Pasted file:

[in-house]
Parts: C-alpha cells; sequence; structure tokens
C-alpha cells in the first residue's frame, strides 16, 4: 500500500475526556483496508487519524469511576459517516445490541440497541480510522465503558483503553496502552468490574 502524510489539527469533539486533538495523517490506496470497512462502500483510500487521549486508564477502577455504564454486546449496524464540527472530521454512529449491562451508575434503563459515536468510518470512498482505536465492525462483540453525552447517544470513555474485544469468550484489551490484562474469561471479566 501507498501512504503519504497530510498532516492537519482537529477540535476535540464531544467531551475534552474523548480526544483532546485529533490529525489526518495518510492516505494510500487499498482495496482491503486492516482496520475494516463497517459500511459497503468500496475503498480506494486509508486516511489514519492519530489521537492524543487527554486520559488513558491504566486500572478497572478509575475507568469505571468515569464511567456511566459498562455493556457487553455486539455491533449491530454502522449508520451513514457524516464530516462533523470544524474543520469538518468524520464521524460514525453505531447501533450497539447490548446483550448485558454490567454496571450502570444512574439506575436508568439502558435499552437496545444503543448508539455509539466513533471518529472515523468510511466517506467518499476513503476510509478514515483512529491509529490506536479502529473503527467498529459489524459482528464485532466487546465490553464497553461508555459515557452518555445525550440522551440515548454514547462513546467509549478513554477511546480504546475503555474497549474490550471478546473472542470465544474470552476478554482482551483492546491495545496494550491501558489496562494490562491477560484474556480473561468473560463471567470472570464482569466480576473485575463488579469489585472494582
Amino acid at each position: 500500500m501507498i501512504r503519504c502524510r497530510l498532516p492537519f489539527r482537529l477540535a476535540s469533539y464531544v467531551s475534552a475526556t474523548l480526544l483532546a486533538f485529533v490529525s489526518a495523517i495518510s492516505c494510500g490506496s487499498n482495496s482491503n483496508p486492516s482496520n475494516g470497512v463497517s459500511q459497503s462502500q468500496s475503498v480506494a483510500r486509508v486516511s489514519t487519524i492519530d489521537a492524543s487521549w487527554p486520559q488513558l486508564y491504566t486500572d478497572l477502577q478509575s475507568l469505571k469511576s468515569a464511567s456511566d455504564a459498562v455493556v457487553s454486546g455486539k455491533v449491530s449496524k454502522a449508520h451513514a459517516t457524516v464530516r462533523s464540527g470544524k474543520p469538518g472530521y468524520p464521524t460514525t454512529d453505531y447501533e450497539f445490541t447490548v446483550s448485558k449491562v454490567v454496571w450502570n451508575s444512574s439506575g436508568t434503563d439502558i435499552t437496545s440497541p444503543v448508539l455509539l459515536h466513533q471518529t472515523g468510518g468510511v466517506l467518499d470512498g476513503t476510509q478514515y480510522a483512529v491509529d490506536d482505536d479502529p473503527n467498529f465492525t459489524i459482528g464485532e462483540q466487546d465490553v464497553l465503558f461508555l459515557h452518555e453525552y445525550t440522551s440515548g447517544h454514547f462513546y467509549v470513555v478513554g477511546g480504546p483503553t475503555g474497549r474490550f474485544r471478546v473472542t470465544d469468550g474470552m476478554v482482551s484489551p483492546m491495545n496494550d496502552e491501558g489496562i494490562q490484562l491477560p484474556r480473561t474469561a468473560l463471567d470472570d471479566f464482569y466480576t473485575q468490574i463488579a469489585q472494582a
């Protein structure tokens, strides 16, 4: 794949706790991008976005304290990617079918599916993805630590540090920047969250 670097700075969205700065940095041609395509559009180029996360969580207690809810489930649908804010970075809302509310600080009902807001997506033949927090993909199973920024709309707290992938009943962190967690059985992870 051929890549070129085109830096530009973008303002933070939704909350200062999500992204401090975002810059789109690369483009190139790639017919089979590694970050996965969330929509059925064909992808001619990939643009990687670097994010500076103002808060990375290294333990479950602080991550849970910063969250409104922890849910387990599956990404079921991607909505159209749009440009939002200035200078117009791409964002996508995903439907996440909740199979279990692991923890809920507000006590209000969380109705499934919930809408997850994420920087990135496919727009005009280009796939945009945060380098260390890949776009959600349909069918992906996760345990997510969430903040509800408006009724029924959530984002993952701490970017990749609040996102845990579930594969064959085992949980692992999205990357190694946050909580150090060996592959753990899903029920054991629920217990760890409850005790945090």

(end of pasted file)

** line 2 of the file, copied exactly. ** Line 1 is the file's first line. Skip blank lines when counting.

Parts: C-alpha cells; sequence; structure tokens